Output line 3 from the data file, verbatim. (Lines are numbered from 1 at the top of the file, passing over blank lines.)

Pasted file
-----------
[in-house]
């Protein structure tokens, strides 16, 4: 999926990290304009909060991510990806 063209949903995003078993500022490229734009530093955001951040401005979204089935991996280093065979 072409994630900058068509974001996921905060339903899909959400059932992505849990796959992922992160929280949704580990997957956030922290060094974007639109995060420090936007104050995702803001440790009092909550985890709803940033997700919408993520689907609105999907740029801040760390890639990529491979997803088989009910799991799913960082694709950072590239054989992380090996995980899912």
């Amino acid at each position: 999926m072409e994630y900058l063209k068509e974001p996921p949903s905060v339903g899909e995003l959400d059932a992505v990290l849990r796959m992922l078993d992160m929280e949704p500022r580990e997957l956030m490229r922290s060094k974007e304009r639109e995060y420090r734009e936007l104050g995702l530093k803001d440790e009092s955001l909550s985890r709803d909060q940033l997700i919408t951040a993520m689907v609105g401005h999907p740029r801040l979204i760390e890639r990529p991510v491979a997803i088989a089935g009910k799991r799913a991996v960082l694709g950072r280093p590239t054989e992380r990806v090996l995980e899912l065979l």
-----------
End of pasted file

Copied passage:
């Amino acid at each position: 999926m072409e994630y900058l063209k068509e974001p996921p949903s905060v339903g899909e995003l959400d059932a992505v990290l849990r796959m992922l078993d992160m929280e949704p500022r580990e997957l956030m490229r922290s060094k974007e304009r639109e995060y420090r734009e936007l104050g995702l530093k803001d440790e009092s955001l909550s985890r709803d909060q940033l997700i919408t951040a993520m689907v609105g401005h999907p740029r801040l979204i760390e890639r990529p991510v491979a997803i088989a089935g009910k799991r799913a991996v960082l694709g950072r280093p590239t054989e992380r990806v090996l995980e899912l065979l």